Obtaining Your Wilderness First Responder Certification

©istockphoto/Sjoerd-van-der-Wal

For out­door enthu­si­asts, there’s no such thing as too much gear, too many hob­bies or too much knowl­edge. Most adven­tur­ers are auto­di­dac­tic by nature and love learn­ing in a hands-on set­ting sur­round­ed by peo­ple with loads of expe­ri­ence. Not to men­tion, they often want to be pre­pared should their adven­ture turn inju­ri­ous. If this sounds like you, then sign­ing up for a Wilder­ness First Aid or Wilder­ness First Respon­der course may be the next step in adding to your already exten­sive out­door resume. Here’s how to do it.

Wilder­ness First Aid Certification
Wilder­ness First Aid is more basic than the Wilder­ness First Respon­der Cer­ti­fi­ca­tion, but every bit as valu­able. Wilder­ness First Aid cours­es are typ­i­cal­ly 16–20 hour cours­es and are taught in a vari­ety of loca­tions across the coun­try. NOLS, the Nation­al Out­door Lead­er­ship School, hosts WFA class­es through­out the year which are well-known for their thor­ough­ness and expe­ri­en­tial learn­ing style.

What to Know Before You Enroll

Cost: Most of these class­es range between $200-$300.

What you’ll learn: Patient assess­ment, CPR (depend­ing on the class and loca­tion), frac­ture man­age­ment, wilder­ness wound man­age­ment, etc.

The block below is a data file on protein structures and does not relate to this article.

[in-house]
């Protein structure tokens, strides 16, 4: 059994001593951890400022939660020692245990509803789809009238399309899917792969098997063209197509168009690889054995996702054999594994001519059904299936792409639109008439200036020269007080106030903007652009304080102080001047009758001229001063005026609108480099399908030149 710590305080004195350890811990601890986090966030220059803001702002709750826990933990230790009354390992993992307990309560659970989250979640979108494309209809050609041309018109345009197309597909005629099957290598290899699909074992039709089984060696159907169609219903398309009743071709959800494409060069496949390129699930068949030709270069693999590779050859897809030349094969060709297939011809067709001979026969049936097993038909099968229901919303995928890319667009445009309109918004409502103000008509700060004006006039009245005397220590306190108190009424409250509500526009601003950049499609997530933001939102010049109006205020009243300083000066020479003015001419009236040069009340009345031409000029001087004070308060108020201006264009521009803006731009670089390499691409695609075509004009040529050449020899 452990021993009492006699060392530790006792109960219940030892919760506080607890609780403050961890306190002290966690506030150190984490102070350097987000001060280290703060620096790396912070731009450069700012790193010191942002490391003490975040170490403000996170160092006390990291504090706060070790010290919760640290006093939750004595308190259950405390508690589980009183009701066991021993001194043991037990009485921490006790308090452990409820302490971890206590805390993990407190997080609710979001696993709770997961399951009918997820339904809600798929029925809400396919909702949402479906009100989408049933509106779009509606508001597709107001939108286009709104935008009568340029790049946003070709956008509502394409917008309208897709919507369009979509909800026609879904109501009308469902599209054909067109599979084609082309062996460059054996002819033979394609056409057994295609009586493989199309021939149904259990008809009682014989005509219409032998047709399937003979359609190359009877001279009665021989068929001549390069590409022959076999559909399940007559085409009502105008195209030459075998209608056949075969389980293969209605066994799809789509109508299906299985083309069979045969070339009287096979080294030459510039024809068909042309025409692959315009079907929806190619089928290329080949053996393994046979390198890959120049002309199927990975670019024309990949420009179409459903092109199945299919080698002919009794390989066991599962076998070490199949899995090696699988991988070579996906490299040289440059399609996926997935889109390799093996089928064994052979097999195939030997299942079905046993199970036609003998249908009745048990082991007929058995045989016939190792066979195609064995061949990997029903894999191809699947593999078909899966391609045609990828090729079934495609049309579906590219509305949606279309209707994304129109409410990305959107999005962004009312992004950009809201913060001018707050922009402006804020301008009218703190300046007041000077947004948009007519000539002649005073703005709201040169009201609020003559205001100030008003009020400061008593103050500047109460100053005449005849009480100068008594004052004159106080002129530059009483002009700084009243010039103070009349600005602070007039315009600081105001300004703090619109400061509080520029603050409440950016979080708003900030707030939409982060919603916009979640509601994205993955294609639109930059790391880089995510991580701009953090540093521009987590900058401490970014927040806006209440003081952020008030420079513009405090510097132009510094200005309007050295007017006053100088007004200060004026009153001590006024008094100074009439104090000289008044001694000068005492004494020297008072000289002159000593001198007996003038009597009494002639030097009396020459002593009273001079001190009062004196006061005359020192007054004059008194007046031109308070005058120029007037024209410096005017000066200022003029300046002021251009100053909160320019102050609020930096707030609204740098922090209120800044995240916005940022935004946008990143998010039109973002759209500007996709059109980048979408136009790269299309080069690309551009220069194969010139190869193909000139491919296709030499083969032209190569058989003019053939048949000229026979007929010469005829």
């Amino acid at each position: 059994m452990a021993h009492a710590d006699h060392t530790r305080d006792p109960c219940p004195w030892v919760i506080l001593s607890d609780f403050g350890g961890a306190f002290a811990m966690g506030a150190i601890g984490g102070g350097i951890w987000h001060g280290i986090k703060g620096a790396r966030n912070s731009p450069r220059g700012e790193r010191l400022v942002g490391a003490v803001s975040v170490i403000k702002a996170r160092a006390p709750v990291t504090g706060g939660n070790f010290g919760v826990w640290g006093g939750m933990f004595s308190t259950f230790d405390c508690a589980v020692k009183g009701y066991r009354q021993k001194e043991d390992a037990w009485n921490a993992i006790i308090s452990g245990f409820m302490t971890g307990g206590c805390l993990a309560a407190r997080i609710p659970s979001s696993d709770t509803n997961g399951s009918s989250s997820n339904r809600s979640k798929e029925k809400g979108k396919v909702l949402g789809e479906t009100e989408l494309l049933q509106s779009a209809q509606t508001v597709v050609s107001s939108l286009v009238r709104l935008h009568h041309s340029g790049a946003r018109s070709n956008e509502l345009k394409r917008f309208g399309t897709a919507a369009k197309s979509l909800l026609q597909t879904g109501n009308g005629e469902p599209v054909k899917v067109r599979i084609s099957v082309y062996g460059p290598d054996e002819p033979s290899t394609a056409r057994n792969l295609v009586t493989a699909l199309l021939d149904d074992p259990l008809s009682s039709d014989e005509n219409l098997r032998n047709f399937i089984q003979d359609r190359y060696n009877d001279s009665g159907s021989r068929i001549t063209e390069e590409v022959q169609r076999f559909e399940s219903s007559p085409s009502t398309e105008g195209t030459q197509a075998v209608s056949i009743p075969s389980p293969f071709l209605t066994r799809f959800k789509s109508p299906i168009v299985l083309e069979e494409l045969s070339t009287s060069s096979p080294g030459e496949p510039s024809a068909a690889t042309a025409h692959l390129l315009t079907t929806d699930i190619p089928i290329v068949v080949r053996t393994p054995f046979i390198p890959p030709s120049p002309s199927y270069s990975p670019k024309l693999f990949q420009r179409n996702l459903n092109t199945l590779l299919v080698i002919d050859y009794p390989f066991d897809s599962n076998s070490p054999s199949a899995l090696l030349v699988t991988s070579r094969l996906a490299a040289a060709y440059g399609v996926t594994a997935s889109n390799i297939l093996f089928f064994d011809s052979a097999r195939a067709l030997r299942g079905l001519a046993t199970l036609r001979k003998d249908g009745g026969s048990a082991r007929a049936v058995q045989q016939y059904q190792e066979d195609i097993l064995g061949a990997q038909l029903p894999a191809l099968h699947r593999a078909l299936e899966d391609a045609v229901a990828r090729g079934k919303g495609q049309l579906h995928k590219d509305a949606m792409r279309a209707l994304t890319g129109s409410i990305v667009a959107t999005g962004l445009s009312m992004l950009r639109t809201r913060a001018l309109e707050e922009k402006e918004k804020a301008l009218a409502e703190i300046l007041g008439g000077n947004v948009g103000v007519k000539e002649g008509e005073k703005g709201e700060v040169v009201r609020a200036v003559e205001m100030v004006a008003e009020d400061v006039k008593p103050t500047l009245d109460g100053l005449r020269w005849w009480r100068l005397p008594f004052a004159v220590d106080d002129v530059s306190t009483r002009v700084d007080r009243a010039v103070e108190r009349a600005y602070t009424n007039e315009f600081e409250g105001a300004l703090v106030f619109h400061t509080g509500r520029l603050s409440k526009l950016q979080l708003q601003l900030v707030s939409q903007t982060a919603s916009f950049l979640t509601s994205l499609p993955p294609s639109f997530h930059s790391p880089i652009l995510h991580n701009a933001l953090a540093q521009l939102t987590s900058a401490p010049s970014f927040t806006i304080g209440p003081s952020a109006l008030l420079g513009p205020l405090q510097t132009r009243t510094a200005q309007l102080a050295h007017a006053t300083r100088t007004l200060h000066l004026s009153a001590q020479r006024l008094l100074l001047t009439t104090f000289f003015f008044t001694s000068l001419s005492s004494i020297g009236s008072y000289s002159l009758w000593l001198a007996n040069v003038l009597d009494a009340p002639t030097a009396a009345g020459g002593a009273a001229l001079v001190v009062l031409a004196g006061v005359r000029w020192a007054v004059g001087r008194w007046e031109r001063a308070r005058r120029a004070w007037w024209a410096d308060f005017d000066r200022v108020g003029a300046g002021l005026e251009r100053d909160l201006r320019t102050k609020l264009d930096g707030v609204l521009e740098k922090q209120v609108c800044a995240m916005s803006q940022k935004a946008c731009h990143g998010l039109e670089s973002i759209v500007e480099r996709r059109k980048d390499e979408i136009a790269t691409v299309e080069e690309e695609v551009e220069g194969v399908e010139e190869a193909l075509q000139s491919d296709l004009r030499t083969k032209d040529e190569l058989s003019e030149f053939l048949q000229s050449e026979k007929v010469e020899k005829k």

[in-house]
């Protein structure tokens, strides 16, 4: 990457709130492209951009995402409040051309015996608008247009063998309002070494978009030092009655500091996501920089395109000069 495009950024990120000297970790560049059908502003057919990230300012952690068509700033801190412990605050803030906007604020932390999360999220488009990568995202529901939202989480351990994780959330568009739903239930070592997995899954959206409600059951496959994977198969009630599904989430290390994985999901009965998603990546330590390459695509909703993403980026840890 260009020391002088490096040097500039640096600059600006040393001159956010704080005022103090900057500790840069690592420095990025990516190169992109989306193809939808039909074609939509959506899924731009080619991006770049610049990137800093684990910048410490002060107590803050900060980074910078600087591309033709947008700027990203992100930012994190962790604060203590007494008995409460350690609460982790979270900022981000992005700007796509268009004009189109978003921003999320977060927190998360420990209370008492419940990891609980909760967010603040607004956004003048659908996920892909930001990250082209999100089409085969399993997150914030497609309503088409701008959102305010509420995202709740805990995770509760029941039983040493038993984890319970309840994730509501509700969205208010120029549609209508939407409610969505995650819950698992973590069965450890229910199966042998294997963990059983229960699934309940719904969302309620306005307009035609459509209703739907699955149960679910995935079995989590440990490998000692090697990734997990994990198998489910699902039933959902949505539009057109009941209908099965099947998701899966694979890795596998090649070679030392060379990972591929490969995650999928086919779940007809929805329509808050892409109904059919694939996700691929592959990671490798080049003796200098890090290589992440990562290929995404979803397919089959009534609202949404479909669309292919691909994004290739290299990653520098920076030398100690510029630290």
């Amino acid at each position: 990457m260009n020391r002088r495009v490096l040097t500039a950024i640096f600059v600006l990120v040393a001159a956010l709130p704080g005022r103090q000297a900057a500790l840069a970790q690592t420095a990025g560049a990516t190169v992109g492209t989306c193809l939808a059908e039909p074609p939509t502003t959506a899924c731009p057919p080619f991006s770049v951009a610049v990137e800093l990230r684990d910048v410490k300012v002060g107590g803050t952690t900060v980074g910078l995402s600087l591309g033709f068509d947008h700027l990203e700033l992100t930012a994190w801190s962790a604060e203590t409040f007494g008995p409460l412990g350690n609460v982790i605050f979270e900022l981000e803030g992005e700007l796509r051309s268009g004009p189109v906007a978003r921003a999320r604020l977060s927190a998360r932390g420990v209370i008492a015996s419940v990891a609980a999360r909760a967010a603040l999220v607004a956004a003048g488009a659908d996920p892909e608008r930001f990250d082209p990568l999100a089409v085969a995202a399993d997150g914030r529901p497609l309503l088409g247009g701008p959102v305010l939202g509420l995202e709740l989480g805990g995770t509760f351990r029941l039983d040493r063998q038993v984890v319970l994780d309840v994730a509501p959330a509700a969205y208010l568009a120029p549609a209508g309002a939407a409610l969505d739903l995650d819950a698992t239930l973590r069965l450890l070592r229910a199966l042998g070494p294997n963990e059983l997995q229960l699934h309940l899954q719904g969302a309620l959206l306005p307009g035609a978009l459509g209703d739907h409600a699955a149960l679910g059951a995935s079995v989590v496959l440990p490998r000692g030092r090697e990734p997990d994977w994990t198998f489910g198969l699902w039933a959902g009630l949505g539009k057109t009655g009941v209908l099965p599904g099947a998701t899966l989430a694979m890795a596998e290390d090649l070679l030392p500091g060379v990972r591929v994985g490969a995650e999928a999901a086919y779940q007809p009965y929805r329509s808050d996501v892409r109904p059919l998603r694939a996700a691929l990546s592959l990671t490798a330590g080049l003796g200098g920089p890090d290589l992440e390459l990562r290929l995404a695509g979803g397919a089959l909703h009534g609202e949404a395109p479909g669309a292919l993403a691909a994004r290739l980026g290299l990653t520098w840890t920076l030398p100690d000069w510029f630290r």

Who should take it: Avid adven­tur­ers, pro­fes­sion­als who work in the out­door industry

How it can help pro­fes­sion­al­ly: Whether you’re tak­ing a sum­mer job as an out­door camp coun­selor or plan on lead­ing a com­pa­ny climb­ing retreat, adding this cer­ti­fi­ca­tion to your resume says that you’re a seri­ous out­door adven­tur­er with seri­ous skills.

Wilder­ness First Respon­der Certification
This is the grand­dad­dy of cer­ti­fi­ca­tions and is typ­i­cal­ly pur­sued by those who work in the out­door indus­try such as ski patrollers, guides and rangers. How­ev­er, there’s no rea­son that an avid adven­tur­er shouldn’t feel com­fort­able and com­pe­tent in pur­su­ing this cer­ti­fi­ca­tion. What you’ll need, how­ev­er, is time, mon­ey and commitment.

What to Know Before You Enroll

Cost: This course cost typ­i­cal­ly ranges between $750-$1,200

Hours: This 80-hour course usu­al­ly stretch­es over a 9–10 day for­mat but may also be bro­ken up into a 2‑week for­mat depend­ing upon loca­tion. Because of the time com­mit­ment, this course tends to be more fea­si­ble for those with sum­mers off, such as teach­ers or stu­dents, or for pro­fes­sion­als with jobs will­ing to spon­sor their certification.

What you’ll learn: CPR, chest injury man­age­ment, shock man­age­ment, evac­u­a­tion tech­niques, light­ning strike man­age­ment, and frost­bite care are just a few of the items on the agen­da for this com­pre­hen­sive course.

Who should take it:  Adven­tur­ers who engage in moun­taineer­ing, canyoneer­ing or any out­door sport where an injury is high­ly like­ly, along with pro­fes­sion­als who work in the out­door industry.

It should be not­ed that both of the pro­grams typ­i­cal­ly offer some sort of col­lege cred­it if you are a stu­dent, so be sure to check with the orga­ni­za­tion to see how this might apply to you.

Orga­ni­za­tions that spon­sor these cer­ti­fi­ca­tions in your area may include NOLS, guide com­pa­nies, and many universities.